We All Know Mass Killers Love the AR-15. Now Meet Their Favorite Bullet.

After Uvalde, there’s still no gun control on the horizon. We can start by regulating hyper-destructive expanding ammunition then.

Hollow point bullet from a nine millimeter handgun expanded after shooting

A hollow-point bullet expanded after being fired from a gun.

Photo: Getty Images/iStockphoto

Many circumstances of this week’s elementary school shooting in Uvalde, Texas, are incomprehensible. That a teenager did not need a license to legally buy two military-style long rifles. That police were unable to breach the classroom in which the rampaging shooter locked himself for well over an hour and, by some accounts, even prompted kids to draw fatal attention to themselves before neutralizing the gunman. That parents were getting body blocked and threatened with Tasers for trying to save their children themselves.

And then there was the damage.

The damage was so severe that agonized parents had to give DNA samples to identify their children. This horrific process would take hours and already hint at the baffling reality that the teenage gunman legally obtained not only a military-style weapon, but one of the most destructive forms of ammunition as well.

As the gunman bragged in his online messages, expanding, or hollow-point, bullets open upon impact to cause more damage to their targets.

The use of expanding rounds on the battlefield is a war crime. The Rome Statute of the International Criminal Court bars their use, and they are prohibited by a declaration of the Hague Convention (the U.S. never ratified the latter). According to the International Committee of the Red Cross, expanding ammunition causes “unnecessary suffering.” When Israel reportedly employed a version of these bullets in the Gaza Strip, Palestinian protesters had to have their legs amputated after being hit by a single bullet.

The U.S. government and proponents of the hollow-point ammunition argue that that bullet reduces harm to nearby civilians, since it’s less likely to pass through its intended target or ricochet. Another reasoning often provided is that it’s necessary for hunting big game, so the animal doesn’t suffer and can be killed in one hit. One hit.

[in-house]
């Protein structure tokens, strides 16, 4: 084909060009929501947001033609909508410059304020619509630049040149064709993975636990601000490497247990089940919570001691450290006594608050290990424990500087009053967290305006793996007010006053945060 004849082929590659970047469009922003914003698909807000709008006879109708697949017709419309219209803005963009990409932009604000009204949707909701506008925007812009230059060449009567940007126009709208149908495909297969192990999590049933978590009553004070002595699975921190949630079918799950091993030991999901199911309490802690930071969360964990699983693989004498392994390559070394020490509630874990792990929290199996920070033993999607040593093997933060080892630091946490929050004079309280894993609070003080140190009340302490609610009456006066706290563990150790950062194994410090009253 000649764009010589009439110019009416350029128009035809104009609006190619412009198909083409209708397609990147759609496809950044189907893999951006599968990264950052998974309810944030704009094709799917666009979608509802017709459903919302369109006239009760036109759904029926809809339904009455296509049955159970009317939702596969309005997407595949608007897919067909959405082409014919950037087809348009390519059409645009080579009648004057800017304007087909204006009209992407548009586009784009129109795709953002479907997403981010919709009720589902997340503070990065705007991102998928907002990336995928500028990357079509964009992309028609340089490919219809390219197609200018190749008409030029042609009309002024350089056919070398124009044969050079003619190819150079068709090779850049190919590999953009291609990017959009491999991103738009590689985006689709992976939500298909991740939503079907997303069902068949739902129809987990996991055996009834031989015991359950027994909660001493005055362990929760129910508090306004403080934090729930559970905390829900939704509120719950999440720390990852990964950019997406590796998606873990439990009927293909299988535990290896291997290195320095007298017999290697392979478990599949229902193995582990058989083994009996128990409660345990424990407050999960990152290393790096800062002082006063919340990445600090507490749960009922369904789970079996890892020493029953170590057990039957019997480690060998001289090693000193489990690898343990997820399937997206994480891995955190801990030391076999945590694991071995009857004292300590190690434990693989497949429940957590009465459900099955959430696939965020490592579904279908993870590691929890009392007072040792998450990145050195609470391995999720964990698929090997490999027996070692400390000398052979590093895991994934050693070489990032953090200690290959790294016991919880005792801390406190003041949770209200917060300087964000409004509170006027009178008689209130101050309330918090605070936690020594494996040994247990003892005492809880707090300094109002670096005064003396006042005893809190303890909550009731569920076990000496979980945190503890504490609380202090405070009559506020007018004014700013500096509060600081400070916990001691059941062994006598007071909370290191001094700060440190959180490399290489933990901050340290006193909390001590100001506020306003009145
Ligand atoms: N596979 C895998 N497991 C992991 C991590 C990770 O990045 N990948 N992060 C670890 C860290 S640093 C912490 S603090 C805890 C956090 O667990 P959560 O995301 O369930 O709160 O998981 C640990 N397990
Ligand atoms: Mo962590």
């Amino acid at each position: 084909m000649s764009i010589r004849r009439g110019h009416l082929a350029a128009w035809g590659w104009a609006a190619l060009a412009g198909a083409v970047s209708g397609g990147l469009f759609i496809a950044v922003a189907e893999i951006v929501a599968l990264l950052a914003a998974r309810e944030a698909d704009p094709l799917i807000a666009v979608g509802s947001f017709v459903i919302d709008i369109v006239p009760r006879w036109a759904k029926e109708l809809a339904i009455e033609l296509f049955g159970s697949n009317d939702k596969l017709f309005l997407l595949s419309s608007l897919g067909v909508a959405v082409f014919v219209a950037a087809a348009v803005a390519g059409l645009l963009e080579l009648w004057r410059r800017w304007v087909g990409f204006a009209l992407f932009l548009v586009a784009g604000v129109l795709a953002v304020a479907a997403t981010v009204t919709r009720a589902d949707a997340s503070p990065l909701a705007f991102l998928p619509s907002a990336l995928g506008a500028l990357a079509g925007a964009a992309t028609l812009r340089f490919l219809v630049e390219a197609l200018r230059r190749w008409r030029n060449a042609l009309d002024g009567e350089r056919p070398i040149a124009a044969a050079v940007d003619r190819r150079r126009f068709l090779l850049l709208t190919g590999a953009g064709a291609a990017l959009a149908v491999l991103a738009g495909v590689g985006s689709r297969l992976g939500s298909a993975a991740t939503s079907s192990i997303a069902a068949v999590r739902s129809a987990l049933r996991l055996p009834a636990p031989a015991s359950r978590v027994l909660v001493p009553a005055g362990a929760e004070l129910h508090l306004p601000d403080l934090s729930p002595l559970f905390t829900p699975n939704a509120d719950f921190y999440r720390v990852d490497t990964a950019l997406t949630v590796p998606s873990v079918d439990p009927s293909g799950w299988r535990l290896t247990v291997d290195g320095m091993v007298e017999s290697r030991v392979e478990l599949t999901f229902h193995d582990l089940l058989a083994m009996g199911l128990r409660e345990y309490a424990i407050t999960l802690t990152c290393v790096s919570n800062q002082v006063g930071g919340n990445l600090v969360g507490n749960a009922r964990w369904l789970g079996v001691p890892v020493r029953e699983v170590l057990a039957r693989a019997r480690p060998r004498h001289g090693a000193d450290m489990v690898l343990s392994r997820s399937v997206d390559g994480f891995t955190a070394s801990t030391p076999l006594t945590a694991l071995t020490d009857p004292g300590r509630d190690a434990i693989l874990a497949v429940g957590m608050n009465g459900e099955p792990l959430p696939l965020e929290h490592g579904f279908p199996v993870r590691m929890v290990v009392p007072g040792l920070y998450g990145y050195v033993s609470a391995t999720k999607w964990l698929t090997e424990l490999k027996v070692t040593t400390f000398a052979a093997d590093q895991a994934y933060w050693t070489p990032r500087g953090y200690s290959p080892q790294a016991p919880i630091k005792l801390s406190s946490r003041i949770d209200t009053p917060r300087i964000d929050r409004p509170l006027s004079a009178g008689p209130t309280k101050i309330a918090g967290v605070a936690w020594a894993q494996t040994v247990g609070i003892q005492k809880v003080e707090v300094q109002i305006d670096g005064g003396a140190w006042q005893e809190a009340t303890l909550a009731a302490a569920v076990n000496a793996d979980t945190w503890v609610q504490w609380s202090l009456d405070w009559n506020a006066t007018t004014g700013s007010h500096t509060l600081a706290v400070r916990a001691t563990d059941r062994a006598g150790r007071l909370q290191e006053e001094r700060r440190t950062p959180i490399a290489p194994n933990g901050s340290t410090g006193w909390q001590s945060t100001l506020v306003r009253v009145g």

Salvador Ramos, the 18-year-old gunman in Uvalde, purchased 375 expanding rounds. In 2019, a 21-year-old gunman in El Paso, Texas, bought 1,000 of the same type of bullets for his Walmart rampage. The 20-year-old gunman in the Sandy Hook Elementary School shooting managed to stockpile 1,700 of various rounds, including hollow points. None of these mass purchases raised any flags.


Uvalde Police Didn’t Move to Save Lives Because That’s Not What Police Do

Each of these bullets is designed to bring down a thick-skinned 150-pound white-tailed deer in one shot. Yet there is no federal law prohibiting them to be stacked into high-capacity magazines and loaded into weapons of war. Can anybody be surprised that one troubled teenager can massacre both adults and children with such terrifyingly lethal effect?

Right-leaning media is now again straining to find any solution to mass shootings — anything other than increasing regulations on guns. Perhaps, there is an opportunity to increase regulations on ammunition instead.

As the Center for American Progress previously suggested in 2019, after numerous mass shootings that year, the use of hollow points — as well as any other novel ammunition — could be controlled through background checks, seller licensing, age limits, and bulk-sale reporting.

It would be a tiny step toward addressing the mass killings, but it would be more than what was done after the previous 26 school shootings this year so far.

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